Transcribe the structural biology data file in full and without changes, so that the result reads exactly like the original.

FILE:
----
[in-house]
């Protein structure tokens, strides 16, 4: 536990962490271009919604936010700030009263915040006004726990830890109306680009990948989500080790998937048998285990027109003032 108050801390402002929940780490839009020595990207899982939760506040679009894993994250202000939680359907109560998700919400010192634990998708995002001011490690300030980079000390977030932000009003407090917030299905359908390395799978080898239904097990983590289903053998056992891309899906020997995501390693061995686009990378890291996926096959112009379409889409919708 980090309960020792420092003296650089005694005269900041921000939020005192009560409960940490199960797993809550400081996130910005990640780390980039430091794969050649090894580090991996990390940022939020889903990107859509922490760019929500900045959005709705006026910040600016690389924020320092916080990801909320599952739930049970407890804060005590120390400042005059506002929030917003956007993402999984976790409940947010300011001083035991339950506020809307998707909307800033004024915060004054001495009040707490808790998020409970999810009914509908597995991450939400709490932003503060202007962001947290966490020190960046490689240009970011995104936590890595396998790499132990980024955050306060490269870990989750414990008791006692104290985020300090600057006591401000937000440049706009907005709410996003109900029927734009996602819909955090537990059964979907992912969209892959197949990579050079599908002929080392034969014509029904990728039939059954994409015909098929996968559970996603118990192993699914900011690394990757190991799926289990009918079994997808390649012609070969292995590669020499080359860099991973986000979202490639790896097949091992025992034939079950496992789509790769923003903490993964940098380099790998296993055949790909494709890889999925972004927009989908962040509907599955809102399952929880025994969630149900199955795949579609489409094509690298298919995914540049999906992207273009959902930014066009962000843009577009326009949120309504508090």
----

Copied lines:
[in-house]
């Protein structure tokens, strides 16, 4: 536990962490271009919604936010700030009263915040006004726990830890109306680009990948989500080790998937048998285990027109003032 108050801390402002929940780490839009020595990207899982939760506040679009894993994250202000939680359907109560998700919400010192634990998708995002001011490690300030980079000390977030932000009003407090917030299905359908390395799978080898239904097990983590289903053998056992891309899906020997995501390693061995686009990378890291996926096959112009379409889409919708 980090309960020792420092003296650089005694005269900041921000939020005192009560409960940490199960797993809550400081996130910005990640780390980039430091794969050649090894580090991996990390940022939020889903990107859509922490760019929500900045959005709705006026910040600016690389924020320092916080990801909320599952739930049970407890804060005590120390400042005059506002929030917003956007993402999984976790409940947010300011001083035991339950506020809307998707909307800033004024915060004054001495009040707490808790998020409970999810009914509908597995991450939400709490932003503060202007962001947290966490020190960046490689240009970011995104936590890595396998790499132990980024955050306060490269870990989750414990008791006692104290985020300090600057006591401000937000440049706009907005709410996003109900029927734009996602819909955090537990059964979907992912969209892959197949990579050079599908002929080392034969014509029904990728039939059954994409015909098929996968559970996603118990192993699914900011690394990757190991799926289990009918079994997808390649012609070969292995590669020499080359860099991973986000979202490639790896097949091992025992034939079950496992789509790769923003903490993964940098380099790998296993055949790909494709890889999925972004927009989908962040509907599955809102399952929880025994969630149900199955795949579609489409094509690298298919995914540049999906992207273009959902930014066009962000843009577009326009949120309504508090």